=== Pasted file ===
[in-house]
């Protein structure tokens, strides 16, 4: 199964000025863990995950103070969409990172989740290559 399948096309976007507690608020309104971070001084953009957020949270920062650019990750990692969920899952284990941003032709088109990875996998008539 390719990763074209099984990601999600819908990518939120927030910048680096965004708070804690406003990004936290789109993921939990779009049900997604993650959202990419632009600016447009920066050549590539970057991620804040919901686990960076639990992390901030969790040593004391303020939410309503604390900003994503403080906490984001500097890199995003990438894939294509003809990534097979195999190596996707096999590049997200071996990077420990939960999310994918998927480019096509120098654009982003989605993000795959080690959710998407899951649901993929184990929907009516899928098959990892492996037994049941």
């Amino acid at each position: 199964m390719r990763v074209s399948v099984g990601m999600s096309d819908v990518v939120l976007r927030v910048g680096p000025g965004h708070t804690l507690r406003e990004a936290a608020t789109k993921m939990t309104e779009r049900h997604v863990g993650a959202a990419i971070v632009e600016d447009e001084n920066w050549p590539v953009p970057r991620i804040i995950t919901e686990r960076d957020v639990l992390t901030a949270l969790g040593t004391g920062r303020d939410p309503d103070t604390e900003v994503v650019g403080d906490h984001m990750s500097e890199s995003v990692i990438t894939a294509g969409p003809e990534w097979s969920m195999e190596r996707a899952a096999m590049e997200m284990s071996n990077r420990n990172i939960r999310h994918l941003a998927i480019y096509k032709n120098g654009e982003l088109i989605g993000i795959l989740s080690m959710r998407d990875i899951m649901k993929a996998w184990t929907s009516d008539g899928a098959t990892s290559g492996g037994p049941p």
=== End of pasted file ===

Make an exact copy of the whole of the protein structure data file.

[in-house]
């Protein structure tokens, strides 16, 4: 199964000025863990995950103070969409990172989740290559 399948096309976007507690608020309104971070001084953009957020949270920062650019990750990692969920899952284990941003032709088109990875996998008539 390719990763074209099984990601999600819908990518939120927030910048680096965004708070804690406003990004936290789109993921939990779009049900997604993650959202990419632009600016447009920066050549590539970057991620804040919901686990960076639990992390901030969790040593004391303020939410309503604390900003994503403080906490984001500097890199995003990438894939294509003809990534097979195999190596996707096999590049997200071996990077420990939960999310994918998927480019096509120098654009982003989605993000795959080690959710998407899951649901993929184990929907009516899928098959990892492996037994049941």
């Amino acid at each position: 199964m390719r990763v074209s399948v099984g990601m999600s096309d819908v990518v939120l976007r927030v910048g680096p000025g965004h708070t804690l507690r406003e990004a936290a608020t789109k993921m939990t309104e779009r049900h997604v863990g993650a959202a990419i971070v632009e600016d447009e001084n920066w050549p590539v953009p970057r991620i804040i995950t919901e686990r960076d957020v639990l992390t901030a949270l969790g040593t004391g920062r303020d939410p309503d103070t604390e900003v994503v650019g403080d906490h984001m990750s500097e890199s995003v990692i990438t894939a294509g969409p003809e990534w097979s969920m195999e190596r996707a899952a096999m590049e997200m284990s071996n990077r420990n990172i939960r999310h994918l941003a998927i480019y096509k032709n120098g654009e982003l088109i989605g993000i795959l989740s080690m959710r998407d990875i899951m649901k993929a996998w184990t929907s009516d008539g899928a098959t990892s290559g492996g037994p049941p």